Some people think User Experience (UX) is about creating great designs. It is not. Would you like to know who thinks that? People outside UX, Interaction Designers, Graphic Designers, UX novices and mediocre UX practitioners.
Some people think UX is about creating empathy with your users. It is not. Would you like to know who thinks that? Above average UX practitioners.
Some people think UX is about creating sustainable business models. It is not. Would you like to know who thinks that? Nearly great UX practitioners.
The Hallmark of Greatness
I'd like to say that great UX practitioners think the same way I do about the core ethos of UX philosophy, but I'm not sure that they do. I am sure about one thing: Every truly great or potentially great UX practitioner I have had the outrageously good fortune to work with (and there have been many) behaves in the same way. While they all love making great empathy-based designs that are profitble for their enterprise patrons, more than anything else they want to bring people in and start the process of creating great designers.
Great UX practitioners don't push the geeks away during the design process. They don't push the business analysts away during the interview process.
Every now and then, they may dabble or learn a new offshoot of the practice (like service design, experience steategy or, for the truly brave designers, API strategy), but the great ones all come back sooner or later to the same place — Instilling the basics of grounded design in others.
Sharing Time is Fun Time
The great UX practitioners are never pretentious, never secretive and never look to keep the elements and activities of design solely to themselves. It may not even be that they intentionally decide to share. It may be closer to the truth that they just can't keep all that UX designy goodness to themselves. They are so excited about their craft and the nuanced little insights it provides that they travel the world talking about them.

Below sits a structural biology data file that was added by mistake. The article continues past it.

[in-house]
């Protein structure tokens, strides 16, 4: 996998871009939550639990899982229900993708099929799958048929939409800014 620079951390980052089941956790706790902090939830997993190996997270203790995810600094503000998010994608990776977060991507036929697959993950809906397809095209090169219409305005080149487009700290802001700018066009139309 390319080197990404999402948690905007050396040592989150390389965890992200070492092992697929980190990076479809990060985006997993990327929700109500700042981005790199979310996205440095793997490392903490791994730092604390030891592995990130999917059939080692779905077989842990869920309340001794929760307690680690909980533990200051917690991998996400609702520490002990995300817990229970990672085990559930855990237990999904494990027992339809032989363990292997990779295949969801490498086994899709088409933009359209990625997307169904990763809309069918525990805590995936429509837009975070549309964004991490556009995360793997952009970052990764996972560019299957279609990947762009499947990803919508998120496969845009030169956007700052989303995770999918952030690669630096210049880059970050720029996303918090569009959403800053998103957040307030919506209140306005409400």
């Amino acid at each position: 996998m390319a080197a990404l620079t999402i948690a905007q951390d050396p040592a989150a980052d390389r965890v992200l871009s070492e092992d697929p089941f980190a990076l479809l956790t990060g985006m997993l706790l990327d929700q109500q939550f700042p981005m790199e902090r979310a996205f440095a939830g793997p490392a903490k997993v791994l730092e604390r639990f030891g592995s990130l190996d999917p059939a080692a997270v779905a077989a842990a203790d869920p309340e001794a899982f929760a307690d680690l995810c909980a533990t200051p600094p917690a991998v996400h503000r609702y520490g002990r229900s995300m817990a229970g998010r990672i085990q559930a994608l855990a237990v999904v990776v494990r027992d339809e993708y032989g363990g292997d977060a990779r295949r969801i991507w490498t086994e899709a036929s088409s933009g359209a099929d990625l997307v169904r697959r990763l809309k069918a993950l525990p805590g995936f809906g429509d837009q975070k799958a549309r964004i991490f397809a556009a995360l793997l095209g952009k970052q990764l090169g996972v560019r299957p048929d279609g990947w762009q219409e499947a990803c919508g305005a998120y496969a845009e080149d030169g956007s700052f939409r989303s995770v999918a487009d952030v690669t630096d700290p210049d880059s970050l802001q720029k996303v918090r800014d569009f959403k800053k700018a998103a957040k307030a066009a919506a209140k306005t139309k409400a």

It sometimes seems that the best practioners have to stop designing altogether to keep all the speaking gigs going. When they are engaged on a project, you can spot them quite easily. They are the ones who are looking for every opportunity to pull in the shy geeks to the brainstorms, to pull in the left brained business types into the interviews, even to pull in the much-maligned project managers Into usability tests.
These titans of UX know a couple of truths:
- UX methods and practices are not riches to be hoarded. Great practitioners know that the more people who understand and participate in the design process, the better it is for all of us. UX as a discipline is still in its adolescence and still battles for recognition in private industry where HR departments have finally created unique salary scales and titles for people in UX disciplines. Every person who is familiar with the activities, deliverables and roles is one more person who will speak up to have UX included at the concept meetings.
- Breakthroughs will be pioneered by the outsiders. Great practitioners are students of history and know that the major breakthroughs in any field come from those who are not blinded by the conventions and paths that are so often trodden by the cookie-cutter masses produced by the educational system that cherishes conformity.
- UX philosophy is based in humanity. UX as a discipline draws its raison d'être from the idea that individuals count and deserve to be treated with respect. What better way is there to show you care about people than by offering to include them?
- Teaching and growing others is the most rewarding of activities. An enthusiastic student whose voracious hunger for learning UX as if it were a new toy is something that awakes the passion that has gone dormant after one to many corporate projects that have a UX person take a look at a nearly finished product so that they can say they did.
Try It, You'll Like it!
If you are one of the doubters, I urge you to try sharing on for size. Invite an engineer to participate in your next card-sorting activity. Watch their eyes light up when you explain not only the difference between an open and closed card sort (open sorts are used for structures where no navigation system is present and closed sorts can be used where navigation categories have already been defined), but how you can use them to create optimal user flow through a system. Invite a BA to accompany you for your next contextual inquiry session and watch the freak-out moment when they realize how much they have been missing by gathering requirements in meeting rooms with a strict question-and-answer format.
If, on the other hand, you are one of the outsiders who are shunned for their lack of a design degree. Show them this article and tell them: UX is not about creating great designs. UX is about creating more designers.